Inle Lake – Fire, Rain, and the Mobile Internet

Perhaps no area of Myanmar touched me more than Inle Lake. The fishing village I visited on the lake, is neither pre-modern or post-modern, it is somewhere in between: all the trash from modern life, but few of the conveniences. In a mostly pre-modern world, much of life revolves around fire and rain: the wood-burning fires that cook the food, and the rains that irrigate; the rains that cause the level of the lake to rise and fall, marking seasonal changes, and impacting what kind of fishing techniques can be used. I was touched by the living conditions, I was touched by the under-developed medical infrastructure, I was touched by the people with [real] disabilities, and I was touched by the stories of how the mobile Internet was changing lives.

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Not far from the departure point on the lake, you come across a type of Inle Lake fisherman that is also famous for demonstrating their balancing skills to tourists, in return for tips. The fishing technique is not the only technique on the lake, and it is a real technique, but it only works when the water level in the lake is at the right level, because it depends on the cage being able to touch the bottom of the lake. Other fishing techniques work all year round.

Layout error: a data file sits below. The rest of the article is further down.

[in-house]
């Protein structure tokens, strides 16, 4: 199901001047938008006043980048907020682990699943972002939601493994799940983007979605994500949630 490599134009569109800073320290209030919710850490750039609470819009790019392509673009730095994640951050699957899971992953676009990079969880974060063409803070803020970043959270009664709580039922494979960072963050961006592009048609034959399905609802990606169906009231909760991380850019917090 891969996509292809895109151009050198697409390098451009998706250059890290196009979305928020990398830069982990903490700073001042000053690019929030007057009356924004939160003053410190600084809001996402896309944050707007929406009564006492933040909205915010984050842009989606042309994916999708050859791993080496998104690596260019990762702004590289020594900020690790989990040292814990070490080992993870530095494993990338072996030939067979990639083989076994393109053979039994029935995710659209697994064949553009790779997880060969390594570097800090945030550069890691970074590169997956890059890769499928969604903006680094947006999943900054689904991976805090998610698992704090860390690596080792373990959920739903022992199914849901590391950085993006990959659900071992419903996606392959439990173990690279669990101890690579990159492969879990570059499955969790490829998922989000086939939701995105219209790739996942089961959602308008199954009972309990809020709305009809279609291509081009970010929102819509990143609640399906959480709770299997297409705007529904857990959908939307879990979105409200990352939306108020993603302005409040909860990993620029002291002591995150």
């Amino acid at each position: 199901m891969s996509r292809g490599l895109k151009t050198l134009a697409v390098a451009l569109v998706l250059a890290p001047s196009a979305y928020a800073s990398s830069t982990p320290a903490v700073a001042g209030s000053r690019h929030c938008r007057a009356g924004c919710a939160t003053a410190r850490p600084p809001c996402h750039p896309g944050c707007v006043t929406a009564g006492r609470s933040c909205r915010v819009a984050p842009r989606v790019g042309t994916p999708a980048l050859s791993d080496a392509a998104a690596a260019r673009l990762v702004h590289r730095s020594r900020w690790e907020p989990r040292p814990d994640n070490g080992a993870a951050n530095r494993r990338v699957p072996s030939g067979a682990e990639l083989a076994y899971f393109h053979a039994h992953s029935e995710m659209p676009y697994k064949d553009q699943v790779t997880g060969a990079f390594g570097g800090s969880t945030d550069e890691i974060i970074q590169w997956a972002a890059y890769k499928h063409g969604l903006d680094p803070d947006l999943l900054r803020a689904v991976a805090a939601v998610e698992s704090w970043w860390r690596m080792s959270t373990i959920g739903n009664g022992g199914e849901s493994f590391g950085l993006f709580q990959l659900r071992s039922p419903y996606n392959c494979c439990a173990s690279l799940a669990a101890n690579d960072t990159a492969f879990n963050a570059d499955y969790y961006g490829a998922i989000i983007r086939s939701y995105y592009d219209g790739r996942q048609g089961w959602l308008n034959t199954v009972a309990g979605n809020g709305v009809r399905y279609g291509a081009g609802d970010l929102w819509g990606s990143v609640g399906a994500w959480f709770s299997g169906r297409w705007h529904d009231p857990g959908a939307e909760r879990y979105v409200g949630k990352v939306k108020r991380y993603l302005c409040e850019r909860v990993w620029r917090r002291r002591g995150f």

Being a lake, you get around by boat. I was told that motor engines have been with the lake for sometime, going back to diesel engines. There is usually a steady stream of boats going in either direction in the middle of the day. Note, these boats do not have covers, as you may have come to expect at many destinations, so slap on a hat and some sunscreen. Many of the boats have umbrellas as well, which provides fairly good protection from the sun, for the upper body.

Not surprisingly, in a pre-modern town, you get to see a bunch of different arts and crafts done the old fashion way. You can visit a blacksmith, a silversmith, and weavers.

Certainly the blacksmith and silversmith make for some good photographs, but it is also interesting, in both cases, to see how old manually pumped billows are operated. In all cases, you of course get the opportunity to buy wears.

The state of technology in the fishing village, and surrounding villages, that I visited, had a large impact on me. Crops cannot be transported far because of the lack of refrigeration both in the transport infrastructure but also in homes. In this area, electricity arrived around 2008, but most cooking is still done by charcoal, wood, and hay – wood and hay having different burning characteristics leading to different cooking effects. I asked one of the locals why electric kitchen appliances are not used, and the answer I got was that people do not know how to use them. There might be something to that, but I am a little skeptical of that. I am not sure these economies are credit based, because incomes are neither steady or large. This was emphasized with me when one of the locals expressed skepticism about whether apartments, a little further inland, would be successful. I was told that electricity is used for rice cookers, but not other appliances. In the house I visited, there were electric outlets in one part of the house only, where the rice cooker was, but apparently they are used for charging phones as well.